Editing a comment
                Good info Ed. I know a lot of work is done in China now and I guess cost wise it beats the rest of the world. With scanners and cnc machines, mold cost must be very cheap compared to the past. Of course the initial equipment isn't cheap.

            • #8
              My company used to make plastic additives, like UV stabilizers, in order to test those we had injection molding equipment. The additive would be mixed with plastic pellets, melted and injection molded to make dog bones and discs that were tested in various ways. Among other things we had an Instron press for determining tensile strength and a Weatherometer for testing the effects of heat, humidity and UV light.
              Here is what the tooling for a body looks like, there are a number of movable parts.



              I am told that there is a limit to how many bodies that can be made before the mold becomes unusable.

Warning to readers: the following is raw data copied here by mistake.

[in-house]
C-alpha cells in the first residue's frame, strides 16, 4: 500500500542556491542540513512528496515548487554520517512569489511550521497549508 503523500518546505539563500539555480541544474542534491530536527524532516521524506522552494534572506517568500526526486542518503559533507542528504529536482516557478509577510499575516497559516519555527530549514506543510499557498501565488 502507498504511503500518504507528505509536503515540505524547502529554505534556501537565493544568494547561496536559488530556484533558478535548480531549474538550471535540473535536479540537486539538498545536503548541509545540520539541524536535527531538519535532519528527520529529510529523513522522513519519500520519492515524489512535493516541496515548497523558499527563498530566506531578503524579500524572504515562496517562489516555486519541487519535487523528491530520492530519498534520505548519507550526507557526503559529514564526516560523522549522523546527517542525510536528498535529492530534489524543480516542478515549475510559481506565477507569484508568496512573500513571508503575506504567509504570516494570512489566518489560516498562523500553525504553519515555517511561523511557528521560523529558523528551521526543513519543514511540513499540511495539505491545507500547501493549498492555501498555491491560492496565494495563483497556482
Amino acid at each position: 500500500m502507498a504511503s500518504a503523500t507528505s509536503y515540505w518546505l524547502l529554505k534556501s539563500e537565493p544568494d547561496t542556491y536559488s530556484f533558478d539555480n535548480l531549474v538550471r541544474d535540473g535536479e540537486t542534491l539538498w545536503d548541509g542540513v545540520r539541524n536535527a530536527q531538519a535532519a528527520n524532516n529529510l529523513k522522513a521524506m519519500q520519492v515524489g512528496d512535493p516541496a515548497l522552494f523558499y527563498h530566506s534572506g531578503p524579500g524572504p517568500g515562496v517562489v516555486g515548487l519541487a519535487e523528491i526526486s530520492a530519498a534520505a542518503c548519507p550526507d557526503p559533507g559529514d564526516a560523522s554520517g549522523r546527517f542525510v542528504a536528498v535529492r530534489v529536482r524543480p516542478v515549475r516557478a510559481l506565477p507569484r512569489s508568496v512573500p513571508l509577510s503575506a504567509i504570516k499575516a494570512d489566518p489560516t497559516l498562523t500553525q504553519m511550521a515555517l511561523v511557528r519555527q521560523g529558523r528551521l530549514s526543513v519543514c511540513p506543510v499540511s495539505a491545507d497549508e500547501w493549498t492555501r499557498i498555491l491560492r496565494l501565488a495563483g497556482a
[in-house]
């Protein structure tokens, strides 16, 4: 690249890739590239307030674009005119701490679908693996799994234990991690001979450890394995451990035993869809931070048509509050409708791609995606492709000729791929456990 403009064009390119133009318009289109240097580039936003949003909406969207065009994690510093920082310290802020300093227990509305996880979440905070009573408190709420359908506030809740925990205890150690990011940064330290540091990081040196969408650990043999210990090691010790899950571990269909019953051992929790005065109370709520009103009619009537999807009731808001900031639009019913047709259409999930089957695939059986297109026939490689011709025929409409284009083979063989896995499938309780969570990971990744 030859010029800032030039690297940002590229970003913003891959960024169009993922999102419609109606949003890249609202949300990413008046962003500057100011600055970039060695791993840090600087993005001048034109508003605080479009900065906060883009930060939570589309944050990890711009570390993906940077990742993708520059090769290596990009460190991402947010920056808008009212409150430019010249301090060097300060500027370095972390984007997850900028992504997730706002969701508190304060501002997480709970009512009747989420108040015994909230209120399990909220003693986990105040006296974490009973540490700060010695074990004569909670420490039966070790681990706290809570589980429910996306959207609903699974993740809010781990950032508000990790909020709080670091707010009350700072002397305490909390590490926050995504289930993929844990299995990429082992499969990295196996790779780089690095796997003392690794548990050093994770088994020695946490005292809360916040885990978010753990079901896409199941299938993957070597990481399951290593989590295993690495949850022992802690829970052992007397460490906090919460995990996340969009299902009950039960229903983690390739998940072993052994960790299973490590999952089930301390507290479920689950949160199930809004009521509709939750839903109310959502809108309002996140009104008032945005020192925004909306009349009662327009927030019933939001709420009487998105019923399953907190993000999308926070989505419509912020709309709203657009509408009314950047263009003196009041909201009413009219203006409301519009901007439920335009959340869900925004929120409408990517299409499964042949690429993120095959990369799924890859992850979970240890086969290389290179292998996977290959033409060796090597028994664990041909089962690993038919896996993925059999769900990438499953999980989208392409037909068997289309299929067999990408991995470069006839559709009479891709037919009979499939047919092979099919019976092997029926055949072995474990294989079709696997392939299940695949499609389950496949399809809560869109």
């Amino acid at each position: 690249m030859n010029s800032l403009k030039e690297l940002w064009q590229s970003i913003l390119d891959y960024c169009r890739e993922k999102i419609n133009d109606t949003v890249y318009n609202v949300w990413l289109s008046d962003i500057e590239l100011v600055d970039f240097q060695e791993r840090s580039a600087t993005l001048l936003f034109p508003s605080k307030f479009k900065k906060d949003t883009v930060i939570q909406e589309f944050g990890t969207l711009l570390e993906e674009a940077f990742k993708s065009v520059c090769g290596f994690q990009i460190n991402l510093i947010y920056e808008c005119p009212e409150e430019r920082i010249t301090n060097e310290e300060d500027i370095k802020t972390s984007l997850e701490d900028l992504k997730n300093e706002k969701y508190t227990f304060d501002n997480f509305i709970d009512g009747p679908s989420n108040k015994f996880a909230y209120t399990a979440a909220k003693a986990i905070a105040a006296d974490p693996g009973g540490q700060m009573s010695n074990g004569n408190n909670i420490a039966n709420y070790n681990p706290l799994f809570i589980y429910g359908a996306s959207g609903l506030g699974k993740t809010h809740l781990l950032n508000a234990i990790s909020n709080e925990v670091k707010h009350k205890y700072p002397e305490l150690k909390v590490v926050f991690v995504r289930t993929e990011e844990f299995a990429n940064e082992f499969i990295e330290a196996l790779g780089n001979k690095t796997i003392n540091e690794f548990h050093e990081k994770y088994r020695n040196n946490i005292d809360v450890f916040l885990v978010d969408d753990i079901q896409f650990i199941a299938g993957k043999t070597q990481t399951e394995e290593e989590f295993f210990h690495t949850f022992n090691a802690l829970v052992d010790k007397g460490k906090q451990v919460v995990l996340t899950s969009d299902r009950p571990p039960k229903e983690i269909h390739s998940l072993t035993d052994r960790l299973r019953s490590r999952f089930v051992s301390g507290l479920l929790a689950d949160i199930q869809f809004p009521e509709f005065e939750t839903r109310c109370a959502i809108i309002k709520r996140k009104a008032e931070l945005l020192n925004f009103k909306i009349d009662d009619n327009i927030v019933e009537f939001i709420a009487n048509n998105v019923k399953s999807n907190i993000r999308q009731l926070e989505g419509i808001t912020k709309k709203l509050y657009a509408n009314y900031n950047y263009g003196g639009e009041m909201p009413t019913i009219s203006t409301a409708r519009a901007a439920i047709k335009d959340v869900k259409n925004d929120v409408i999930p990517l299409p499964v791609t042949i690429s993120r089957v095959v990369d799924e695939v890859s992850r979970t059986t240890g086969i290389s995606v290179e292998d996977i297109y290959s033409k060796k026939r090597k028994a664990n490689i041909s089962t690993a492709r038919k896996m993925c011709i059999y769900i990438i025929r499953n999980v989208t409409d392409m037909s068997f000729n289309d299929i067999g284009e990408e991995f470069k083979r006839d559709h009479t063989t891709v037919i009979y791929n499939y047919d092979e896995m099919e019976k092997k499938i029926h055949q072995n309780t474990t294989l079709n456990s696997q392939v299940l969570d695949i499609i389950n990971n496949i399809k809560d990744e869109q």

I believe that Scalextric has its own plant in China, most other brands probably use contractors to make their stuff. A company that has to rely on contractors is more likely to run into scheduling and quality control problems.
              I did study economics in college. Unsold inventory is actually a liability, it costs money to produce, store and distribute and only becomes an asset when it gets sold at a profit. A warehouse full of stuff that might eventually be sold is only potentially profitable, the same goes for things on a dealer's shelf. If you consider other ways that the same amount of money might have been invested having a lot of inventory is like having a big bank account that does not pay interest. A local hobby shop owner told me that his inventory cost him a quarter of a million dollars.
              The companies that produce slot cars are rather small, so they must pick their shots with great care.

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              • Dave Kennedy
                Dave Kennedy commented
                Editing a comment
                No slot company "has it's own plant" in China, that's incorrect. They all share some of the same 3 (or so) production facilities.

            • #9
              Originally posted by bdsharp View Post